India, Pak Exchange List Of Nuclear Installations Under 30-Year-Old Pact

The agreement on the "prohibition of attack against nuclear installations" was signed on December 31, 1988, and entered into force on January 27, 1991, the foreign ministry said in the statement

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India, Pak Exchange List Of Nuclear Installations Under 30-Year-Old Pact

Officials from the two sides exchanged the nuclear list under a three-decade-old pact (File)


New Delhi:  India and Pakistan today exchanged a list of nuclear installations that the two countries have under a three-decade-old bilateral pact to maintain transparency and avoid attacking each other's nuclear facilities.

Officials from the two sides exchanged the list in New Delhi, the foreign ministry said in a statement.

The agreement on the "prohibition of attack against nuclear installations" was signed on December 31, 1988, and entered into force on January 27, 1991, the foreign ministry said in the statement.

According to the pact, India and Pakistan must exchange an updated list showing nuclear installations and facilities on January 1 every year. Today's exchange was the 27th consecutive exchange of the nuclear file -- the first exchange took place on January 1, 1992.

In September 2017, India's atomic chief Dr Sekhar Basu had told NDVT that thanks to new explorations, India can now call itself a uranium-endowed country. "When I joined the atomic energy programme we were told India has just about 60,000 tonnes of mineable uranium. But today the quantity has grown by four to give times. Government is fully supporting us to make India uranium self-sufficient," Dr Basu had said during a visit by NDTV to Jaduguda uranium mine, the oldest site in the country.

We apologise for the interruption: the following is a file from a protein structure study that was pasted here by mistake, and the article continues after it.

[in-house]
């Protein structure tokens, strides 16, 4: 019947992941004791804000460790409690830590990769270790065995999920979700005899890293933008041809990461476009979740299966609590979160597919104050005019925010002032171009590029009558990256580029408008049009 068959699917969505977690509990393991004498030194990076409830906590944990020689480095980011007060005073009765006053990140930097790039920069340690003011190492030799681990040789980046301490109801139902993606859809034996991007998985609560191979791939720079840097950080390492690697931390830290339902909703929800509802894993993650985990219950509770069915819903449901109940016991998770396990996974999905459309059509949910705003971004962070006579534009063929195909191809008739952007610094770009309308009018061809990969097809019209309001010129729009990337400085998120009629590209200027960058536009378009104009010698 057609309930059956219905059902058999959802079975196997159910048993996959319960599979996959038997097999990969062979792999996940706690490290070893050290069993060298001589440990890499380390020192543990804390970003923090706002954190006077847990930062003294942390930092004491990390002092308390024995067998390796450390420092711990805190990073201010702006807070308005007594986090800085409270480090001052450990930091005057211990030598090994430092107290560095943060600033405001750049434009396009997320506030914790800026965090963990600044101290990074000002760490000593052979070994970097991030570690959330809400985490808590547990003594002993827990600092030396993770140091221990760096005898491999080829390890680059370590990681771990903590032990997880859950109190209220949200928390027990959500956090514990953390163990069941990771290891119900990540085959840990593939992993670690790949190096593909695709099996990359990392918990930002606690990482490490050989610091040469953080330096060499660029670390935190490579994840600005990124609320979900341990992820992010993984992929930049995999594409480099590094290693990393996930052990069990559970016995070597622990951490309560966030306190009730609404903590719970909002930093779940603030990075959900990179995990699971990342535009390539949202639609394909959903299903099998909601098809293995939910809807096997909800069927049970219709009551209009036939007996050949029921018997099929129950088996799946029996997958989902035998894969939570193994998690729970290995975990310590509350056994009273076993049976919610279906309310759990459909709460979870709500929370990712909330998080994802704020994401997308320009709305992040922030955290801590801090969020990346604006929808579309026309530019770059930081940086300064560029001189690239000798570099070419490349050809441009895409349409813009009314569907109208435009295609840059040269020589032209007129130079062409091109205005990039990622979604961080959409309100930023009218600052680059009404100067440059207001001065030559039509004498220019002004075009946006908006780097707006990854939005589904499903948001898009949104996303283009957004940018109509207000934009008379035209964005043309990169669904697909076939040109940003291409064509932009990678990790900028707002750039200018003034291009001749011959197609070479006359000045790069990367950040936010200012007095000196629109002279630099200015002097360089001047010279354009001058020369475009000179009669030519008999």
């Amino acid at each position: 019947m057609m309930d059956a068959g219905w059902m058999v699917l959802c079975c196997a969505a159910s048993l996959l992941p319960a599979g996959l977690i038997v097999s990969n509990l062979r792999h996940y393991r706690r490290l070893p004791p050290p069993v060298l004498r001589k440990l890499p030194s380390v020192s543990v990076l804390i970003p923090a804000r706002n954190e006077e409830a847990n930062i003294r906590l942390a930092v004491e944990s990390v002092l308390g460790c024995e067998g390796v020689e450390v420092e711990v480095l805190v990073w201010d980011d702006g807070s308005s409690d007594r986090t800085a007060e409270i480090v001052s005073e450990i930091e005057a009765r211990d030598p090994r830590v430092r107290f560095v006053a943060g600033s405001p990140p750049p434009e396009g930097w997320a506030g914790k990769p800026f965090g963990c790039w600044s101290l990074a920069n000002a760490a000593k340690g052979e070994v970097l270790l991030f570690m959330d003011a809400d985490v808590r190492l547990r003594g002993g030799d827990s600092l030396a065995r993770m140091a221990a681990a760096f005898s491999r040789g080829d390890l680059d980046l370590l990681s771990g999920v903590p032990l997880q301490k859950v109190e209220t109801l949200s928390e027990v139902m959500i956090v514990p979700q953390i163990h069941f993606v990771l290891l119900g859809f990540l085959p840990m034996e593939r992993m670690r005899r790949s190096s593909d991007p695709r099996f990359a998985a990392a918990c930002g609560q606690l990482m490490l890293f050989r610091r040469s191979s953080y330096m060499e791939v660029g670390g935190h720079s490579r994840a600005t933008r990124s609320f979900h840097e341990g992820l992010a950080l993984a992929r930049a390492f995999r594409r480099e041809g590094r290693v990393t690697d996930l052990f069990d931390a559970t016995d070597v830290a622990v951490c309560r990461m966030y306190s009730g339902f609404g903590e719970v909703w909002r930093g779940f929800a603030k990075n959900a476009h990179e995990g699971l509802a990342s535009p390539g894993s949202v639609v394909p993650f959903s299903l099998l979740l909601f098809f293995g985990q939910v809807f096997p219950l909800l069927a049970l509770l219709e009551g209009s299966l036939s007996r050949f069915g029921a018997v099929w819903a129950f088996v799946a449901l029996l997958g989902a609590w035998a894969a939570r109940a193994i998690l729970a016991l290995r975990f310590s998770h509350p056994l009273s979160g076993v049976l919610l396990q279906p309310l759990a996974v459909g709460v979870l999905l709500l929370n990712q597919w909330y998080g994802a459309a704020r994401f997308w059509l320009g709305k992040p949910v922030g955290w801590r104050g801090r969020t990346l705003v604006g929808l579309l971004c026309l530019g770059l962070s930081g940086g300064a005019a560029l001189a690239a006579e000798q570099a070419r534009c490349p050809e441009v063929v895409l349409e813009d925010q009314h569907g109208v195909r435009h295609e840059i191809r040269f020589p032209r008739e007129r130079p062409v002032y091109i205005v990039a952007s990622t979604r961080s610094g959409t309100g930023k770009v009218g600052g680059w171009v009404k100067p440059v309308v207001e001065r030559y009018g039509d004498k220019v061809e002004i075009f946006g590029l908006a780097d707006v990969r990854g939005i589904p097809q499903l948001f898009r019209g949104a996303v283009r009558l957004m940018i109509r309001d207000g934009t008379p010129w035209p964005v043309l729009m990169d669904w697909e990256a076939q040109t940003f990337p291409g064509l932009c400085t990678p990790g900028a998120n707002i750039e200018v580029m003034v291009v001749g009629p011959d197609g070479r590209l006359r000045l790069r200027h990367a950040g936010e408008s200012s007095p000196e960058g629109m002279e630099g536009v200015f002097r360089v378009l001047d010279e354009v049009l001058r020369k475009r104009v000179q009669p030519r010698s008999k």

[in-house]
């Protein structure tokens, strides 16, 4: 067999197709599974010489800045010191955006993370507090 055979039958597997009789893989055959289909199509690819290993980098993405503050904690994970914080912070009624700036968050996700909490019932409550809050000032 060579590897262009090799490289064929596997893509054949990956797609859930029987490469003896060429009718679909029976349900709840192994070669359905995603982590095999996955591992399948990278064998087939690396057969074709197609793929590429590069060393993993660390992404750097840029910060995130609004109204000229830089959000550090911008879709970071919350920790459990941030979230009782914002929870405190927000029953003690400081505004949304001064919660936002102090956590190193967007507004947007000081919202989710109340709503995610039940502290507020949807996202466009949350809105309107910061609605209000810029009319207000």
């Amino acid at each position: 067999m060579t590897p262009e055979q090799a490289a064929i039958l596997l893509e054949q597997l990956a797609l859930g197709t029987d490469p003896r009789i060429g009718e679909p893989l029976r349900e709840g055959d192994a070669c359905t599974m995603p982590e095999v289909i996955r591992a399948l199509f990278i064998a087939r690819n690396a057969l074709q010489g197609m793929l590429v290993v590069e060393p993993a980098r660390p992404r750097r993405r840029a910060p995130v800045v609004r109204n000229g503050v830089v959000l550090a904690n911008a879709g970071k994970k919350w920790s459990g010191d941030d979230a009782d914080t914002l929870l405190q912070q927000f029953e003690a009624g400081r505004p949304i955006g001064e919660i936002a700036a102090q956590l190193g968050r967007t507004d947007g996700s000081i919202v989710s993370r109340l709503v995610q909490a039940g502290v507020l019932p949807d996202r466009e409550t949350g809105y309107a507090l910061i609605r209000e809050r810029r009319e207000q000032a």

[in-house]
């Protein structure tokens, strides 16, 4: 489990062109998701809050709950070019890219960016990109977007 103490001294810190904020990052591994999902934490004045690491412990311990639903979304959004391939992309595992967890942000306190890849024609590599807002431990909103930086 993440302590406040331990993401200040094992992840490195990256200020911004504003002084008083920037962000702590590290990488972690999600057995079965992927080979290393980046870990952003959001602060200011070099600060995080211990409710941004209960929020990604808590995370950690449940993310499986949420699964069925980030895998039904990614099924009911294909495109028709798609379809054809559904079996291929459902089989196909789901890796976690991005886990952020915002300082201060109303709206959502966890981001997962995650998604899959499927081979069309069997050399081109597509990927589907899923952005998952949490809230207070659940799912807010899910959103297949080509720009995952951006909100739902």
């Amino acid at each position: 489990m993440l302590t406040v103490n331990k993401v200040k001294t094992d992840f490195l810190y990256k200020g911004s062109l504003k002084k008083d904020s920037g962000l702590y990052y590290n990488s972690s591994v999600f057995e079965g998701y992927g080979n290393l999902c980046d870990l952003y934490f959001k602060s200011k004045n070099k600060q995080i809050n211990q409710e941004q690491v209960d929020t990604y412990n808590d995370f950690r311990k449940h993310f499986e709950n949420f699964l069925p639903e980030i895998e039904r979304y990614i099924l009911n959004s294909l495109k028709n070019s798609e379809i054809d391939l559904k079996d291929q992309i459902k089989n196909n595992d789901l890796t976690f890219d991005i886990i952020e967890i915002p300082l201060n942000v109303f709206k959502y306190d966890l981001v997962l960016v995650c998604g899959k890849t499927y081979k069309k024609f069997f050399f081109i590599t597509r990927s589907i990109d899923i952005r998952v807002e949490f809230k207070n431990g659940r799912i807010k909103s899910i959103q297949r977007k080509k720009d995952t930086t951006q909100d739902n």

The locally mined uranium is supplied to generate electricity and also to power nuclear weapons capability. India currently has 22 operating nuclear power plants which have an installed capacity of 6,780 megawatts (MW). Of these, the two nuclear plants at Kudankulam in Tamil Nadu are run on uranium imported from Russia.

Russia will continue supplying uranium for the entire 60-year life of the atomic plants. Each 1,000 MW reactor of Kudankulam needs several tonnes of uranium to function round-the-clock.

"The plant is ready to supply fuel to Kudankulam on a long-term basis," Alexey V Zhiganin, the chief of Novosibirsk Chemical Concentrates Plant, the uranium processing facility in Russia's Siberia, told NDTV last month. "We are happy about the results of our co-operations and we have very good technical results of our nuclear fuel exportation to the nuclear reactor," he added.
 

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